Her first job out of college was with the Financial Services Roundtable (FSR), a well-respected advocacy shop for large financial institutions led by high-powered and well-connected Washington insiders. When she came on board, former Texas Congressman Steve Bartlett headed up the FSR. He was also a former mayor of Dallas.
Burns joined FSR and stayed for three years, just as the financial crisis was starting to hit like a tidal wave. Crisis communications “quickly became a specialty,” she says.
Who helped her gain entry to such powerful places in Washington? Who was instrumental in her career?
“I’ve been surrounded by smart, determined and giving women my entire life,” she says.
During her last few years in college, she worked for a political consultant who got her that very first job in D.C. And she also remains close to her first boss at FSR, whose house she is staying at in Charlottesville.
But mentors and influences come in many shapes and forms. And the nation’s capital, certainly, has its own unique brand of them. Many doors have been opened there for people who know people.
If you like newsmakers and name brands, there’s plenty to pick from in DC. But for the most part, they’re political figures—not quite as buzzy as Hollywood celebrities.
Unless, of course, you’re talking about Michelle and Barack Obama—who basically transcend the category.
Burns got to watch both these superstars when they first arrived in Washington in January 2009. And if you are a young, professional, black woman, it doesn’t get much better than Michelle Obama. But let’s hear Burns tell about it.
It was the day before Barack Obama’s first inauguration. Burns had volunteered to help at a children’s concert that was part of the inauguration ceremonies. At the rehearsal, she turned around and saw Michelle Obama coming down the hallway. “She was tall, gorgeous and personable.” She greeted everyone just like she was a normal person. That blew Burns away. This woman who was about to become First Lady of the United States was just casually saying hi to everyone.
Burns also got to see Michelle Obama in action two other times on special tours. Burns says seeing a black woman on stage, who is so widely admired and accomplished in her own right, is “so powerful.”
And seeing her at that early stage in her own career, “it was huge,” she says.
“I absolutely love Michelle Obama, she’s one of my favorite humans on the planet,” she says, in case there is any doubt.
But what else in her career is she proud of? What helped her find a meaningful career path?
“The work I did at Fannie Mae during the financial crisis,” is among the career achievements of which she remains most proud. She was part of the Making Home Affordable team in the very early days trying to help countless people save their homes.
“The stakes were really high” for thousands of regular people. She remembers seeing lines down the block at homeowner events with people desperate to talk to a foreclosure avoidance counselor. Her team ended up saving many homes from foreclosure.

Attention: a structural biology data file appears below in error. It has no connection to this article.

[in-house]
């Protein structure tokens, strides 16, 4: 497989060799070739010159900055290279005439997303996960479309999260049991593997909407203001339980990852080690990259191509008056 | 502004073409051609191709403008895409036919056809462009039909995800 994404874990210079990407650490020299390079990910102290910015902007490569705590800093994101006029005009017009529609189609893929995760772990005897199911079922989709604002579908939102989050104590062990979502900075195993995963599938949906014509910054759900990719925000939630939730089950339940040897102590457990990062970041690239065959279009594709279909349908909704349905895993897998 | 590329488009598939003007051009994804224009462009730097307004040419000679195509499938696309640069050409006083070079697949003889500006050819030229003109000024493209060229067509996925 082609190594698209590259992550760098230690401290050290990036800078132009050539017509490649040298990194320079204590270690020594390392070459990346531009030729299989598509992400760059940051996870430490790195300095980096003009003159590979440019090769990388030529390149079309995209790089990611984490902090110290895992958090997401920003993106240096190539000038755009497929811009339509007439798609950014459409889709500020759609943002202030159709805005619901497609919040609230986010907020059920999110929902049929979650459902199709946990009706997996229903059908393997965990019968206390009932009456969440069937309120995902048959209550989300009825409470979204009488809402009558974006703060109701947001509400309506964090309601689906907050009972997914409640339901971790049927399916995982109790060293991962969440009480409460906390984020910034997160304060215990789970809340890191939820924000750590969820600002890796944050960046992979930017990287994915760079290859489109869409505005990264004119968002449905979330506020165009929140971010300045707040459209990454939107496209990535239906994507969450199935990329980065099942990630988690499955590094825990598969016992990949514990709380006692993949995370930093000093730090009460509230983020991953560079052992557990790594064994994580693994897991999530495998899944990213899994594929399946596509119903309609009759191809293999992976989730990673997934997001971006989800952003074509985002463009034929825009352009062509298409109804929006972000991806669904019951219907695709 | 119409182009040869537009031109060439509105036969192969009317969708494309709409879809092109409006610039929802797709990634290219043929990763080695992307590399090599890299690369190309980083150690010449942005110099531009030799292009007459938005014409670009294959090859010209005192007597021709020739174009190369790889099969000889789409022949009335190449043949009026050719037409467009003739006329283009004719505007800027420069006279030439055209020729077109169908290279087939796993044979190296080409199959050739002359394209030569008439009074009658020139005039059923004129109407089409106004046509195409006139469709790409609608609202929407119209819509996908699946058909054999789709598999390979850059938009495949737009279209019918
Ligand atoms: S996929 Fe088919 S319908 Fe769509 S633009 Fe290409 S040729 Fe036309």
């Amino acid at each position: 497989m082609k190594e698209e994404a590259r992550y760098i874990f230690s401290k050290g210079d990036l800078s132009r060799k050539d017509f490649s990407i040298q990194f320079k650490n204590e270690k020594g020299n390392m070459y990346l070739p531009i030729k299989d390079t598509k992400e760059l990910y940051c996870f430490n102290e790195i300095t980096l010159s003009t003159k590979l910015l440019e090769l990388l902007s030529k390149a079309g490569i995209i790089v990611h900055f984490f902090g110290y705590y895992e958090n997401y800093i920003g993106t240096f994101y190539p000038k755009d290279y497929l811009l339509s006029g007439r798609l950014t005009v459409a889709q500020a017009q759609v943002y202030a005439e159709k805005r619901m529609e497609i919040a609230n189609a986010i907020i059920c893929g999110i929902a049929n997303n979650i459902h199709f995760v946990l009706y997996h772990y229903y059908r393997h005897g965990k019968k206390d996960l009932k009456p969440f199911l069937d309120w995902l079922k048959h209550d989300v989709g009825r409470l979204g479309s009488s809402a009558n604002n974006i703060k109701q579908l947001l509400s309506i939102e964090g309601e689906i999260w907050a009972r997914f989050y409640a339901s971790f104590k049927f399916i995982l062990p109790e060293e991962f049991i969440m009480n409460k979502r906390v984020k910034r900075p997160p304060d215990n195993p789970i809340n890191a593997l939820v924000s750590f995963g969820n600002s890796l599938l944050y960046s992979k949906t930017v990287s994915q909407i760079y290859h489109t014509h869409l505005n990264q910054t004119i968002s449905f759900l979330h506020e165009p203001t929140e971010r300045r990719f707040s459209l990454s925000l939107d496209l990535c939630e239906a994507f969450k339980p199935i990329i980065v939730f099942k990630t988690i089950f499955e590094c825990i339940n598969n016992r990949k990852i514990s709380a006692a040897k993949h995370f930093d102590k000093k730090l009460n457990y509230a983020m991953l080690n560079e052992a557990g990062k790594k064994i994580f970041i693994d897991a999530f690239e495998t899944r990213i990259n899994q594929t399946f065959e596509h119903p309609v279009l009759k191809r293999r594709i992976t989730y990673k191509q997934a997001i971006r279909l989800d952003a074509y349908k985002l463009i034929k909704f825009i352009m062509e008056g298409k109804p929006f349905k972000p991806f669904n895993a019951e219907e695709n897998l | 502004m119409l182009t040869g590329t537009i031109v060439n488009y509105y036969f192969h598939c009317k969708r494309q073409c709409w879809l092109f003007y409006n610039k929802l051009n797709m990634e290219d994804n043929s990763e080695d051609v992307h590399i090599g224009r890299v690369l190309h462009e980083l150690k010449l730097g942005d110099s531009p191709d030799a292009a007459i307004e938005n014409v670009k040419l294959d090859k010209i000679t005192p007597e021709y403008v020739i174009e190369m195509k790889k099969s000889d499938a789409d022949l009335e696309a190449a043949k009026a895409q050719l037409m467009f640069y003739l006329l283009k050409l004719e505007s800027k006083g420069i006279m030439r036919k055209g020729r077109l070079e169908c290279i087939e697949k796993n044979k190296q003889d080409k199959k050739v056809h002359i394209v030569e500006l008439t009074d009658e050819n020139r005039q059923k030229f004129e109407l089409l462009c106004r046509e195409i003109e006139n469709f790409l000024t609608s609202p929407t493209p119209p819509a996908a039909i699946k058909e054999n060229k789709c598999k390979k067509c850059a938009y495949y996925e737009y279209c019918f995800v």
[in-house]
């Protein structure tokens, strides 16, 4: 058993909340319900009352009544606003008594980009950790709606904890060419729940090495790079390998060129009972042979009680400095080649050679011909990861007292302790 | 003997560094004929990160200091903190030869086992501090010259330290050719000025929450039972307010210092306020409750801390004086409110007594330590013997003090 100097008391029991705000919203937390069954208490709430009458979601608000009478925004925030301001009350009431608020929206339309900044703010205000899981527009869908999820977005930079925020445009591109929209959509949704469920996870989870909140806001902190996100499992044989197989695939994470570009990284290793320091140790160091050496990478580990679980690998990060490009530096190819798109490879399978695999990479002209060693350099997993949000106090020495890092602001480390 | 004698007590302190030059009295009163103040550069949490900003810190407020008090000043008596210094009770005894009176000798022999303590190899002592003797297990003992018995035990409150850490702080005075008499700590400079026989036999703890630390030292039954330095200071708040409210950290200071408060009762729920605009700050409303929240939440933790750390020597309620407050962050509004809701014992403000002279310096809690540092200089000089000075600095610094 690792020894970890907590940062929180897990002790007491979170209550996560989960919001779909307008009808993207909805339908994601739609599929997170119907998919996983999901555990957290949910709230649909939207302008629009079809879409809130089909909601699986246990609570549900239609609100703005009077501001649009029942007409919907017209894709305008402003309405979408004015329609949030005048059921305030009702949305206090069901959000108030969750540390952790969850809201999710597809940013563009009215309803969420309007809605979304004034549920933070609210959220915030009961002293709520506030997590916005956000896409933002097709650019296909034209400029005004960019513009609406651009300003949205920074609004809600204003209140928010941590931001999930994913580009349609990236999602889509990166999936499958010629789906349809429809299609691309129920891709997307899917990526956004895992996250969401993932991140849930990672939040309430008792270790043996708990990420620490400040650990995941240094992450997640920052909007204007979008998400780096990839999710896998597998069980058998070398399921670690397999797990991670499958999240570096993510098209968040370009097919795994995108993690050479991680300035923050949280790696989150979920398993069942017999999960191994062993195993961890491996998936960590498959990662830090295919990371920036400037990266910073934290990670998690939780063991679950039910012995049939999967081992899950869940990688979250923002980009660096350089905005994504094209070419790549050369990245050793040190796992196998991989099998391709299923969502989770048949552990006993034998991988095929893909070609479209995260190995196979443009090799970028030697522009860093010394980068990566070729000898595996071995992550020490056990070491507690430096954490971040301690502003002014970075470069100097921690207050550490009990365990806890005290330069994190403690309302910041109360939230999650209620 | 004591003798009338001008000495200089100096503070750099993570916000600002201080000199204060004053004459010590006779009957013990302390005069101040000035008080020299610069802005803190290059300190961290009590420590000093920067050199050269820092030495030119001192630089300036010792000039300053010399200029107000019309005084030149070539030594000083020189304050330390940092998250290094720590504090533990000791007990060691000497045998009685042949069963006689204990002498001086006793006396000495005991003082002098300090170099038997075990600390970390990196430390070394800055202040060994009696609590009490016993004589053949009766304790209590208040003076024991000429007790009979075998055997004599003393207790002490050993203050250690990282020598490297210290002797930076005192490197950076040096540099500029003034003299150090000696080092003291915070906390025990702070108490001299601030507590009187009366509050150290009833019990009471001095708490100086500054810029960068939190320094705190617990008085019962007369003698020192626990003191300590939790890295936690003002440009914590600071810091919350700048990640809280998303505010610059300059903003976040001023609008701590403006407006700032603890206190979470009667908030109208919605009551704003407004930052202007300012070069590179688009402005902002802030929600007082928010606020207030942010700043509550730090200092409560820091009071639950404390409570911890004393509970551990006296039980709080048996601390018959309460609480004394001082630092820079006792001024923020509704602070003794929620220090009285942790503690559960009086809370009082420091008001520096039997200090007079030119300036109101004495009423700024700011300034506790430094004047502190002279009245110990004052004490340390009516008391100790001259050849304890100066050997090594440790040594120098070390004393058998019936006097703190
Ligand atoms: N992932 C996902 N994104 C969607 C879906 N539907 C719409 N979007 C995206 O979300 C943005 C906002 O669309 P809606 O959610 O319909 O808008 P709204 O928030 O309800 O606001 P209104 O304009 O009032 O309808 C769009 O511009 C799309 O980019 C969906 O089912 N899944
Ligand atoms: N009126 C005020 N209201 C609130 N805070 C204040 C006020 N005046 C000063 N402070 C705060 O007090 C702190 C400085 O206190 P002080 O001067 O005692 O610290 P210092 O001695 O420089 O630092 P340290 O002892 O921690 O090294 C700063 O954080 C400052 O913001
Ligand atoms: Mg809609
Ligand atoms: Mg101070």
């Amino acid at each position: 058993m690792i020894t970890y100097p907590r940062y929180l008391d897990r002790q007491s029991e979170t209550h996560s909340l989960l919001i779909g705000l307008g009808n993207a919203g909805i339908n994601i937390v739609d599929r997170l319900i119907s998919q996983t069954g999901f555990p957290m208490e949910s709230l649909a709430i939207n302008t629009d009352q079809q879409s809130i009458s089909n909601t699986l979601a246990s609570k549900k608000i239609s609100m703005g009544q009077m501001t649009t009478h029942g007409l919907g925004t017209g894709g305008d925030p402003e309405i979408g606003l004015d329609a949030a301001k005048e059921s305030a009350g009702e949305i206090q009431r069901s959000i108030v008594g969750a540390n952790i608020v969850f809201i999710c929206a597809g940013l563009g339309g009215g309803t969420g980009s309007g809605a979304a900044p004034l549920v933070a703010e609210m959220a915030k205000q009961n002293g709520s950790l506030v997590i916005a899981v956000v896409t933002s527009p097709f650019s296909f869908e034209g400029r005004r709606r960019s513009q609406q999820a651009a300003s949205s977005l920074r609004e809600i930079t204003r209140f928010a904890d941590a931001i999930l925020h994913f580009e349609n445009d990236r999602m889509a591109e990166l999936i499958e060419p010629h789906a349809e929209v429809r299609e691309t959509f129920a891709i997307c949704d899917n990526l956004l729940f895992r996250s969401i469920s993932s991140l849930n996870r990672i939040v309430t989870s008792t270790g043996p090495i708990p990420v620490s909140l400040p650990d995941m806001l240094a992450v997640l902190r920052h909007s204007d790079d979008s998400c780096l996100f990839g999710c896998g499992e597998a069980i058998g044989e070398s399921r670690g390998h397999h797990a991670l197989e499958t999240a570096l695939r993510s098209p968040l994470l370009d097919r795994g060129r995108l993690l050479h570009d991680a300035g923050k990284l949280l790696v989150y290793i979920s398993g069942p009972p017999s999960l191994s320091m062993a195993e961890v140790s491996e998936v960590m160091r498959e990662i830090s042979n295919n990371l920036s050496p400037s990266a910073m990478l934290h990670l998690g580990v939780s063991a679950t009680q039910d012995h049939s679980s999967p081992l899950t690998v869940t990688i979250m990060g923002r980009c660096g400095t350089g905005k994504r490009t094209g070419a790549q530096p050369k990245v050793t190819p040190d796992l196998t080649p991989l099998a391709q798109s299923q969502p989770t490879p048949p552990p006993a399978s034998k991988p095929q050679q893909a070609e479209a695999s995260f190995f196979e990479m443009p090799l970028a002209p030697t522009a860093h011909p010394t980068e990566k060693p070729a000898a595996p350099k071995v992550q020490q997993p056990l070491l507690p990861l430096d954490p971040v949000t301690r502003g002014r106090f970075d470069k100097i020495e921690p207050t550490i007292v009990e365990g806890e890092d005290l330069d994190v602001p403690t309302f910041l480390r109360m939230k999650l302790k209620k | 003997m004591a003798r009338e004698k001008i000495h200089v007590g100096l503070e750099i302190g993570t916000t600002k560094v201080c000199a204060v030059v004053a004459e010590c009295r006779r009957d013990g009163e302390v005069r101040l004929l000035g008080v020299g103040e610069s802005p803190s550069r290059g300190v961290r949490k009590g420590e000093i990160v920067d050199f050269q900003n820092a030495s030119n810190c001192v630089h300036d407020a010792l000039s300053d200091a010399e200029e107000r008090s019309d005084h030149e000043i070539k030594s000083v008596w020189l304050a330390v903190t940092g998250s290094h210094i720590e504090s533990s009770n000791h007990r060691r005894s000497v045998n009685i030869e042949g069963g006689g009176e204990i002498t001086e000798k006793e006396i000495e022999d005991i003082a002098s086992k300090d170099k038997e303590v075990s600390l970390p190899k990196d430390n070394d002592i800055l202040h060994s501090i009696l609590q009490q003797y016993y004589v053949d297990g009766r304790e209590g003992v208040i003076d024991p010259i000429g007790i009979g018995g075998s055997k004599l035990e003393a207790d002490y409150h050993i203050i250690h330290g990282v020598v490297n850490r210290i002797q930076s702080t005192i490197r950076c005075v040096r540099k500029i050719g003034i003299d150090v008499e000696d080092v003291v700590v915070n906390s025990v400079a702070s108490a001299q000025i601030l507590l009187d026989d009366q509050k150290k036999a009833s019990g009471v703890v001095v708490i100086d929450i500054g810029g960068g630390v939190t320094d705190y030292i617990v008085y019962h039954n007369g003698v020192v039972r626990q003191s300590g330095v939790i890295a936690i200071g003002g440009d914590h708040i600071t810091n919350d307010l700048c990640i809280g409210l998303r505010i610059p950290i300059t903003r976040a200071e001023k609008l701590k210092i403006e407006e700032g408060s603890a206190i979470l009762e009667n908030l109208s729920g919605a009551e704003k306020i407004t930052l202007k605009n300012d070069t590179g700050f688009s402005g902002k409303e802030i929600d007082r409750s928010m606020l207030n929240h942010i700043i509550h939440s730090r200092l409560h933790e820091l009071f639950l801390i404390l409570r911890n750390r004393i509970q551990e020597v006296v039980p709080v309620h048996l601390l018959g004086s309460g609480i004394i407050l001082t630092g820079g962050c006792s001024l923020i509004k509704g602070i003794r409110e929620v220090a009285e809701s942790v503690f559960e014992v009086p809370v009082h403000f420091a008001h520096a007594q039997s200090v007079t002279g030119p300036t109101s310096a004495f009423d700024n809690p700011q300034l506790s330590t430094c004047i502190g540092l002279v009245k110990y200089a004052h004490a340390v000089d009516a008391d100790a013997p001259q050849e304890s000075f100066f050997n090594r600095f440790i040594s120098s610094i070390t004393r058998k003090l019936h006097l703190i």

She also gives a shout out to industry veteran Faith Schwartz, then executive director of HOPE NOW and now president of Housing Finance Strategies. Burns says Schwartz was a great teacher during those early years when HOPE NOW was writing a new rule book to ward off massive waves of foreclosure, as the crisis was sweeping the country.
Burns says, “I learned so much from her.”
There’s no doubt that HOPE NOW was a ground-breaking alliance. It was created in August 2007 and brought together federal government departments, government-sponsored enterprises, and private industry to deliver loan modifications and foreclosure-avoidance solutions on a massive scale.
But in terms of influences on her career, Burns says, it’s not just people. It’s also the companies you work for that can influence you.
She says, “I’m proud of the career I’ve built. And I’m proud to work in big organizations that still focus on the human side of homeownership. They may be large companies, but they still maintain a large share of empathy for people.”
A unique approach
Pre-COVID, Burns’ focus had been on creating new media strategies to encourage young people to buy homes. One of her specialties was finding and working with the messengers young people actually listen to.
She has worked with people like Drew and Jonathan Scott (aka the Property Brothers from the HGTV show). She’s done quite a few media events with them and their production company. The twins are “really cool” and “fun.” Burns says they are actually as nice in person as they seem on the show.
She also produced a video series for Chase with social media influencers talking about homebuying. She called the series Adulting: Home Edition. So far, featured guests have been: Jade Kindle (@LIPSTICKNCURLS), Krista Robertson (COVERINGBASES.COM) and Anitra Pearson (@NITRAAB)
She told us: “I love that project.”
But she had “to fight pretty hard to get [the series] made,” she says. It features individuals with sizeable online audiences, but whose content is more about style and design than finance. They weren’t what many would consider typical trusted industry advisors, she explains.
To get a green light, she had to convince higher-ups, who were not typical consumers of social influencer content. Success came about two years ago, when she got the go-ahead. The video series had “10 million views in the first few months.” It was “very successful,” she says.